Wednesday, February 28, 2024
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Cookeville Water Wants Aid in Sewage Water Levels after Storms

Cookeville Water Department wants the city council to approve a site suitability study for a wet weather storage facility.

Director Ronnie Kelly said this is necessary to alleviate water levels after storms along the main line to the Wastewater Treatment Plant.

“Water leaks into the sewage system and it fills up the pipe, and we’re trying to alleviate that surcharge condition with a wet weather storage facility,” Kelly said. “That would take that peak flow off, and then let it drain back into the system as the storm event goes by.”

Kelly said the suitability study will include roughly three storm models, site evaluations for the location of the facility, and additionally has the potential for future geotechnical studies.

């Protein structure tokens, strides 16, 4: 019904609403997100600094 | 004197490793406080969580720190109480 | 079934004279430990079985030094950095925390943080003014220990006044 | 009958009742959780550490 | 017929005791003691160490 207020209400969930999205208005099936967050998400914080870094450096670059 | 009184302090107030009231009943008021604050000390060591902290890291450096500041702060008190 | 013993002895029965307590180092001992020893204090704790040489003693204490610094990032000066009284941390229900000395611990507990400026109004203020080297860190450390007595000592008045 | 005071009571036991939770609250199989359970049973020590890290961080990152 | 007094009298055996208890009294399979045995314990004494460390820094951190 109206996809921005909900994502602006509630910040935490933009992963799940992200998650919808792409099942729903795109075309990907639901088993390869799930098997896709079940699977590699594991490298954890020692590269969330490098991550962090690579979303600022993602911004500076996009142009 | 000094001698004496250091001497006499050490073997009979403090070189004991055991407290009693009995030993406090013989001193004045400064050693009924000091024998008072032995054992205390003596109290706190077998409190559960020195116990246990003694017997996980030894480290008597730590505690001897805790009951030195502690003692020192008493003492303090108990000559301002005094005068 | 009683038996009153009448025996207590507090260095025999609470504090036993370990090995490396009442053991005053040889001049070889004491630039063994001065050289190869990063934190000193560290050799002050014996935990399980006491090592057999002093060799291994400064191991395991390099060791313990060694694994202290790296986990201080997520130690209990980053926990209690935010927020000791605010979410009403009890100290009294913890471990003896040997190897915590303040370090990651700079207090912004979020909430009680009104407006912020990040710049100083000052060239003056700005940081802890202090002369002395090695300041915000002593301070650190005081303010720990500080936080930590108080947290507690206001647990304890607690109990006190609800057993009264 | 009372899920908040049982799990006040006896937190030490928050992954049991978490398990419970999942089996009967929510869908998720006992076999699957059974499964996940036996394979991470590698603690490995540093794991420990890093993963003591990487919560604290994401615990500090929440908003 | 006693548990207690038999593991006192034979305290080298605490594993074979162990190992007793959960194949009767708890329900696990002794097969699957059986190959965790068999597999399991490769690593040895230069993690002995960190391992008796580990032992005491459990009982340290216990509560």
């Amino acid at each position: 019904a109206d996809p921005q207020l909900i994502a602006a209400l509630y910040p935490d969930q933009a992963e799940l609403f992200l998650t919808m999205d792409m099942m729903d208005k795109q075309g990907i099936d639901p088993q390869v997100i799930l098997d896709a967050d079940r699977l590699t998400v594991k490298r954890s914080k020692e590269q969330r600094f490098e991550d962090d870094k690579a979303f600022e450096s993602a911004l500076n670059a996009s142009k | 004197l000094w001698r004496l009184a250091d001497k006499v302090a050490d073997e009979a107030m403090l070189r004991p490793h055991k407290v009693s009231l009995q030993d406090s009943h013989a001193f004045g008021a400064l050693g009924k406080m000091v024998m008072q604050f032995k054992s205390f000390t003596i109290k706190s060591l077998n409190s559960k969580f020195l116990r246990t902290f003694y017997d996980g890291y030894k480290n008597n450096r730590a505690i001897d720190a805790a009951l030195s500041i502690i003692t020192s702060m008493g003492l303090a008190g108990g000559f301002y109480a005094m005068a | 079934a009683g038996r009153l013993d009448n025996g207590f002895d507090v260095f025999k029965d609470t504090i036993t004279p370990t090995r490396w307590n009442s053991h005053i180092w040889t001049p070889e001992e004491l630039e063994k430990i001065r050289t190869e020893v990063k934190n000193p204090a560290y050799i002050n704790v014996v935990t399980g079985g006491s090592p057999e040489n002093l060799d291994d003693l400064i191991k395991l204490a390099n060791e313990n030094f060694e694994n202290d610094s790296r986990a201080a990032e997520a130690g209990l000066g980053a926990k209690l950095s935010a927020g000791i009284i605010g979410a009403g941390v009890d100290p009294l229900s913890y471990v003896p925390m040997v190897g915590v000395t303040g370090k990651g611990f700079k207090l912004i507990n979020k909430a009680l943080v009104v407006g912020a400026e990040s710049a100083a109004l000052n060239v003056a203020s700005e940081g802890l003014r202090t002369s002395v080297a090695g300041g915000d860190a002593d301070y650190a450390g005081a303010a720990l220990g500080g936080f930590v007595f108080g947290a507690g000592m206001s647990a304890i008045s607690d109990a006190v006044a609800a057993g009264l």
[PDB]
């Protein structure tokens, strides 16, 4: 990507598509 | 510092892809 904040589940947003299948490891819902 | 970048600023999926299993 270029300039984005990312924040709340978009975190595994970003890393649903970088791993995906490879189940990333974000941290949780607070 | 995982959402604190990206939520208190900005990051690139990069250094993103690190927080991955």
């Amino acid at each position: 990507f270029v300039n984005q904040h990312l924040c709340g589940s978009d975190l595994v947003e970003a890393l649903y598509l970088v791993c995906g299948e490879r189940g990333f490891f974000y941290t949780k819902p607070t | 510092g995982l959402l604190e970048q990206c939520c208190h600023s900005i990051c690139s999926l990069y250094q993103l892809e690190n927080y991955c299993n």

The main line to the treatment plant along South Jefferson Avenue was constructed in 1982. Kelly said that over the years pipes get old and damaged and allow rainwater into the sanitary sewage pipes and take up space, and that this facility helps would help ease water flow after large storm events.

“It’s been in place a number of years and Cookeville’s grown a lot since that time–I think we went from five thousand to about fifteen thousand sewage customers,” Kelly said. “We’re just trying to–in doing modeling some modeling and observations we know that during certain rain events the pipes and that pipe does get full.”

Kelly said the site study itself could take up to four to five months, and the city would then need to bid out engineer designs, and then bid out the project itself.

Kelly said he is seeking authorization from the city council for City Manager James Mills to enter into an engineering contract with Gresham Smith and Partners for the site study that would cost roughly $149,452.

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